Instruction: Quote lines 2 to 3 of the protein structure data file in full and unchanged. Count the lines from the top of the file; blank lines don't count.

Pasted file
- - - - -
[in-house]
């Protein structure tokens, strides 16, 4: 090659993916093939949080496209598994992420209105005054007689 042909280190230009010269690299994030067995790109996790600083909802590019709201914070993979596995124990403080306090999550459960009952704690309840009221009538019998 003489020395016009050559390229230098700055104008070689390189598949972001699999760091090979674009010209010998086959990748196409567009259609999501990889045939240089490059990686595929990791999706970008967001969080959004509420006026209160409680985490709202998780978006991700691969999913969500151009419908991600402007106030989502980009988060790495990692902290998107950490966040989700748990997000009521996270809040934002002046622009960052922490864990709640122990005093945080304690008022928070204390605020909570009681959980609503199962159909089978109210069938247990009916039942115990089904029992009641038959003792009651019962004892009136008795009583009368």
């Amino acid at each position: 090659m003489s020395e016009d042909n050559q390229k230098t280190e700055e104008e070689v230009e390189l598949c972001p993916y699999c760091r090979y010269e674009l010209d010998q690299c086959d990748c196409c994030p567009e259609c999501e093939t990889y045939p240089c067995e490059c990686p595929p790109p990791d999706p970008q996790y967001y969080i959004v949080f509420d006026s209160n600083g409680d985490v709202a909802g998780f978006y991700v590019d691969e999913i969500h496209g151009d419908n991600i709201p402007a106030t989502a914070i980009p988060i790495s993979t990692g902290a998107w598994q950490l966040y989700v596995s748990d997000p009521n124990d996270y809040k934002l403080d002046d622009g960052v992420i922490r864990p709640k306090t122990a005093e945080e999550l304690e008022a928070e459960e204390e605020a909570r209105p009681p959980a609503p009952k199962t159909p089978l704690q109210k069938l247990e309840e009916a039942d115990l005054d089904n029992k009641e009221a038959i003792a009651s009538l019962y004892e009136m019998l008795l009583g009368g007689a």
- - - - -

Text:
């Protein structure tokens, strides 16, 4: 090659993916093939949080496209598994992420209105005054007689 042909280190230009010269690299994030067995790109996790600083909802590019709201914070993979596995124990403080306090999550459960009952704690309840009221009538019998 003489020395016009050559390229230098700055104008070689390189598949972001699999760091090979674009010209010998086959990748196409567009259609999501990889045939240089490059990686595929990791999706970008967001969080959004509420006026209160409680985490709202998780978006991700691969999913969500151009419908991600402007106030989502980009988060790495990692902290998107950490966040989700748990997000009521996270809040934002002046622009960052922490864990709640122990005093945080304690008022928070204390605020909570009681959980609503199962159909089978109210069938247990009916039942115990089904029992009641038959003792009651019962004892009136008795009583009368």
């Amino acid at each position: 090659m003489s020395e016009d042909n050559q390229k230098t280190e700055e104008e070689v230009e390189l598949c972001p993916y699999c760091r090979y010269e674009l010209d010998q690299c086959d990748c196409c994030p567009e259609c999501e093939t990889y045939p240089c067995e490059c990686p595929p790109p990791d999706p970008q996790y967001y969080i959004v949080f509420d006026s209160n600083g409680d985490v709202a909802g998780f978006y991700v590019d691969e999913i969500h496209g151009d419908n991600i709201p402007a106030t989502a914070i980009p988060i790495s993979t990692g902290a998107w598994q950490l966040y989700v596995s748990d997000p009521n124990d996270y809040k934002l403080d002046d622009g960052v992420i922490r864990p709640k306090t122990a005093e945080e999550l304690e008022a928070e459960e204390e605020a909570r209105p009681p959980a609503p009952k199962t159909p089978l704690q109210k069938l247990e309840e009916a039942d115990l005054d089904n029992k009641e009221a038959i003792a009651s009538l019962y004892e009136m019998l008795l009583g009368g007689a």